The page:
High temperatures and recurrent droughts are causing Lake Chad to dry up. At the current rate of decline, it could disappear within twenty years. A terrifying prospect for fishermen in the region.
African ranchers are forced to seek new pastures after traditional grazing lands have dried up, putting them on a collision course with local farmers. In some areas, lands previously herded are being used for farming.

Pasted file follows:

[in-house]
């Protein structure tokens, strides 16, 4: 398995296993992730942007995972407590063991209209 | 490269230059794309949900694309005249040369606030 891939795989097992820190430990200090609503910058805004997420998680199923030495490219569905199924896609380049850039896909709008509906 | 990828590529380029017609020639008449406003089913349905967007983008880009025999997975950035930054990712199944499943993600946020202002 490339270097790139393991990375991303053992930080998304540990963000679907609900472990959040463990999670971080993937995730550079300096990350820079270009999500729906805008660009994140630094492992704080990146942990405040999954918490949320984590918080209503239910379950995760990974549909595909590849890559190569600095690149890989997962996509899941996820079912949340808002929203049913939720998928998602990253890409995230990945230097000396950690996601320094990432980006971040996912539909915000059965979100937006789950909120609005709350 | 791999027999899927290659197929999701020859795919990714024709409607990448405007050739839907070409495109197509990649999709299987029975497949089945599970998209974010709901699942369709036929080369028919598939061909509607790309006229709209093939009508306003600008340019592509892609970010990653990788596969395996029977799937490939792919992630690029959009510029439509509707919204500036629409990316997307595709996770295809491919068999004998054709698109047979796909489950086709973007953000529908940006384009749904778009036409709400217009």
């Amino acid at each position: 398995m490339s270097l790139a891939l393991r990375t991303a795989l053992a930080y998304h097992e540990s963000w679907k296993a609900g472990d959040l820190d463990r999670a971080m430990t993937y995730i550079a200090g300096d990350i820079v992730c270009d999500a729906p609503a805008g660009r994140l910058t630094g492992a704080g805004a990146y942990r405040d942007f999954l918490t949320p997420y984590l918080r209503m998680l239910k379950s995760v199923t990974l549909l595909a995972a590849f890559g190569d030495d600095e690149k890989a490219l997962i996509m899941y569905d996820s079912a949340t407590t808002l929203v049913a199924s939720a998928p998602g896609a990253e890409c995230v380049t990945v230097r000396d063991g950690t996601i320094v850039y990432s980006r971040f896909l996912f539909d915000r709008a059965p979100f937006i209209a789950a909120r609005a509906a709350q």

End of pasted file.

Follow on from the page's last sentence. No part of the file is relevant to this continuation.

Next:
Experts say Lake Chad could disappear this century. With water and vegetation retreating fast, communities around the lake are coming under pressure – and into conflict.
Over a hundred million people are facing food insecurity with some on the brink of famine, says Daniel Gustafson, deputy director of the UN's Food and Agriculture Organization. Helping people feed themselves is key.
Tourism is minimal in Chad, one of Africa's poorest countries. Two areas have recently been designated UNESCO World Heritage sites. We ask desert researcher Stefan Kröpelin how that status can benefit Chad.
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